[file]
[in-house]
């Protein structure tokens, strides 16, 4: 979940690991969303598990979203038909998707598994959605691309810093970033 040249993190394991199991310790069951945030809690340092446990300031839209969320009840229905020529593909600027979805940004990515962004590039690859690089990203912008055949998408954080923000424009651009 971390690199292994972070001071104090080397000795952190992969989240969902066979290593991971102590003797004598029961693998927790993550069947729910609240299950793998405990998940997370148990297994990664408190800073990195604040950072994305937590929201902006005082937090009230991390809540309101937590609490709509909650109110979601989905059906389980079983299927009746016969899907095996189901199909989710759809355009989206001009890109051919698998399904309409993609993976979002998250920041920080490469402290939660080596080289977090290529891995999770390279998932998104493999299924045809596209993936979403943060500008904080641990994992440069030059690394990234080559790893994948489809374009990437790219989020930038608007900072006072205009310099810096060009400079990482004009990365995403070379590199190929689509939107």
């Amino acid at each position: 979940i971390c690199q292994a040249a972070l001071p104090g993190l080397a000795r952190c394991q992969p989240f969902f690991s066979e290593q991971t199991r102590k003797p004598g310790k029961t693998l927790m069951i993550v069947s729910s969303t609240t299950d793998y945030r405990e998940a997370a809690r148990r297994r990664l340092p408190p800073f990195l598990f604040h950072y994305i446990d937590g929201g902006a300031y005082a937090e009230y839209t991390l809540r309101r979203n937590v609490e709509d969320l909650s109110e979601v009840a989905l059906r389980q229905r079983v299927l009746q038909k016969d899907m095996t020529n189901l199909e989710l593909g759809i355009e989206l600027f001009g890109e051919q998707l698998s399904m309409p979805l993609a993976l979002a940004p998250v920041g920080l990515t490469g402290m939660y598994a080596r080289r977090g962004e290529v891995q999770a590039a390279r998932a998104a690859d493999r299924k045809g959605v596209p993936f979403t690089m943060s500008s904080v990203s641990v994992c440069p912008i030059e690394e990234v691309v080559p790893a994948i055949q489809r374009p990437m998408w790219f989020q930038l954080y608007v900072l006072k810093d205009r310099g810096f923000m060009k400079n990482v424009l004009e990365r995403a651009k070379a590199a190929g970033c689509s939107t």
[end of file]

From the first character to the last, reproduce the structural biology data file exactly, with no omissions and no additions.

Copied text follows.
[in-house]
């Protein structure tokens, strides 16, 4: 979940690991969303598990979203038909998707598994959605691309810093970033 040249993190394991199991310790069951945030809690340092446990300031839209969320009840229905020529593909600027979805940004990515962004590039690859690089990203912008055949998408954080923000424009651009 971390690199292994972070001071104090080397000795952190992969989240969902066979290593991971102590003797004598029961693998927790993550069947729910609240299950793998405990998940997370148990297994990664408190800073990195604040950072994305937590929201902006005082937090009230991390809540309101937590609490709509909650109110979601989905059906389980079983299927009746016969899907095996189901199909989710759809355009989206001009890109051919698998399904309409993609993976979002998250920041920080490469402290939660080596080289977090290529891995999770390279998932998104493999299924045809596209993936979403943060500008904080641990994992440069030059690394990234080559790893994948489809374009990437790219989020930038608007900072006072205009310099810096060009400079990482004009990365995403070379590199190929689509939107």
């Amino acid at each position: 979940i971390c690199q292994a040249a972070l001071p104090g993190l080397a000795r952190c394991q992969p989240f969902f690991s066979e290593q991971t199991r102590k003797p004598g310790k029961t693998l927790m069951i993550v069947s729910s969303t609240t299950d793998y945030r405990e998940a997370a809690r148990r297994r990664l340092p408190p800073f990195l598990f604040h950072y994305i446990d937590g929201g902006a300031y005082a937090e009230y839209t991390l809540r309101r979203n937590v609490e709509d969320l909650s109110e979601v009840a989905l059906r389980q229905r079983v299927l009746q038909k016969d899907m095996t020529n189901l199909e989710l593909g759809i355009e989206l600027f001009g890109e051919q998707l698998s399904m309409p979805l993609a993976l979002a940004p998250v920041g920080l990515t490469g402290m939660y598994a080596r080289r977090g962004e290529v891995q999770a590039a390279r998932a998104a690859d493999r299924k045809g959605v596209p993936f979403t690089m943060s500008s904080v990203s641990v994992c440069p912008i030059e690394e990234v691309v080559p790893a994948i055949q489809r374009p990437m998408w790219f989020q930038l954080y608007v900072l006072k810093d205009r310099g810096f923000m060009k400079n990482v424009l004009e990365r995403a651009k070379a590199a190929g970033c689509s939107t």